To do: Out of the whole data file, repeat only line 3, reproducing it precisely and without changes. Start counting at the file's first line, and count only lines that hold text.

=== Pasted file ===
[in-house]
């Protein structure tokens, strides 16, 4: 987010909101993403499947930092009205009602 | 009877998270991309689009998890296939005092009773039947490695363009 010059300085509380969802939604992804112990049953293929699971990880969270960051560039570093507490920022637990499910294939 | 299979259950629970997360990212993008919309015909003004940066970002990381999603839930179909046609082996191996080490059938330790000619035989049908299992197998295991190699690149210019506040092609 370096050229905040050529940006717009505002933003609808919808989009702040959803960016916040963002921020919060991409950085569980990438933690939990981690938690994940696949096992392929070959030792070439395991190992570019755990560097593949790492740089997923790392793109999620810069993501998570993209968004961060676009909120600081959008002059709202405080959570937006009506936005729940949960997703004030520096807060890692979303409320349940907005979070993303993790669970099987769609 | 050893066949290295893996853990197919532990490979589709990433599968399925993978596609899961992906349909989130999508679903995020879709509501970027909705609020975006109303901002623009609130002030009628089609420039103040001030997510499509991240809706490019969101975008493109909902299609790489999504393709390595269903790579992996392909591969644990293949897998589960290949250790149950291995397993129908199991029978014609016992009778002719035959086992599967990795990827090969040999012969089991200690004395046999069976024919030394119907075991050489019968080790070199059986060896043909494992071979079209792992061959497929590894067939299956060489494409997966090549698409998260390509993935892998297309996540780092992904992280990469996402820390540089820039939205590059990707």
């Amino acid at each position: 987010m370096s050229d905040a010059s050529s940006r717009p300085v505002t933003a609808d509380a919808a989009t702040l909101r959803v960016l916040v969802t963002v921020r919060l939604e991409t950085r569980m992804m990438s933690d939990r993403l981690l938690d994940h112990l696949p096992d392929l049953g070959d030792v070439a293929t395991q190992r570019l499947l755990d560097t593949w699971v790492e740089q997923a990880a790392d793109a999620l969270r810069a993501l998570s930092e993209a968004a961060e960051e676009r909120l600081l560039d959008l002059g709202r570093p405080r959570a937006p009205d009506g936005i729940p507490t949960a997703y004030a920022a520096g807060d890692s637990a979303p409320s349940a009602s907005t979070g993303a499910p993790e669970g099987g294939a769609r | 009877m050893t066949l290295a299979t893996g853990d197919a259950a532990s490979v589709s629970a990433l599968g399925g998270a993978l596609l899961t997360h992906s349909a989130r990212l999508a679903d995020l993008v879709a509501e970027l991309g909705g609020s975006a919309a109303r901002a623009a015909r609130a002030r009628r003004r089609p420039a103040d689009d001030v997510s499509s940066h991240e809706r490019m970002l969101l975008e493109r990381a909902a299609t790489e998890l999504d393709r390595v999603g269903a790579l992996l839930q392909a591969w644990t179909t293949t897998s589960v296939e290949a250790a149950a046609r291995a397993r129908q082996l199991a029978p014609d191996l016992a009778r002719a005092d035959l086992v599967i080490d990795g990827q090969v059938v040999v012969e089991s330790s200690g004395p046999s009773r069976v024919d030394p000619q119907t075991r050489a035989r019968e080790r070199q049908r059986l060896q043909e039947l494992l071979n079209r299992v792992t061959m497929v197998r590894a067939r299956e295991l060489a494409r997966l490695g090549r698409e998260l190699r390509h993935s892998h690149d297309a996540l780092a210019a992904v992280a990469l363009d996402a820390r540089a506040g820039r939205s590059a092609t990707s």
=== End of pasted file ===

């Amino acid at each position: 987010m370096s050229d905040a010059s050529s940006r717009p300085v505002t933003a609808d509380a919808a989009t702040l909101r959803v960016l916040v969802t963002v921020r919060l939604e991409t950085r569980m992804m990438s933690d939990r993403l981690l938690d994940h112990l696949p096992d392929l049953g070959d030792v070439a293929t395991q190992r570019l499947l755990d560097t593949w699971v790492e740089q997923a990880a790392d793109a999620l969270r810069a993501l998570s930092e993209a968004a961060e960051e676009r909120l600081l560039d959008l002059g709202r570093p405080r959570a937006p009205d009506g936005i729940p507490t949960a997703y004030a920022a520096g807060d890692s637990a979303p409320s349940a009602s907005t979070g993303a499910p993790e669970g099987g294939a769609r | 009877m050893t066949l290295a299979t893996g853990d197919a259950a532990s490979v589709s629970a990433l599968g399925g998270a993978l596609l899961t997360h992906s349909a989130r990212l999508a679903d995020l993008v879709a509501e970027l991309g909705g609020s975006a919309a109303r901002a623009a015909r609130a002030r009628r003004r089609p420039a103040d689009d001030v997510s499509s940066h991240e809706r490019m970002l969101l975008e493109r990381a909902a299609t790489e998890l999504d393709r390595v999603g269903a790579l992996l839930q392909a591969w644990t179909t293949t897998s589960v296939e290949a250790a149950a046609r291995a397993r129908q082996l199991a029978p014609d191996l016992a009778r002719a005092d035959l086992v599967i080490d990795g990827q090969v059938v040999v012969e089991s330790s200690g004395p046999s009773r069976v024919d030394p000619q119907t075991r050489a035989r019968e080790r070199q049908r059986l060896q043909e039947l494992l071979n079209r299992v792992t061959m497929v197998r590894a067939r299956e295991l060489a494409r997966l490695g090549r698409e998260l190699r390509h993935s892998h690149d297309a996540l780092a210019a992904v992280a990469l363009d996402a820390r540089a506040g820039r939205s590059a092609t990707s």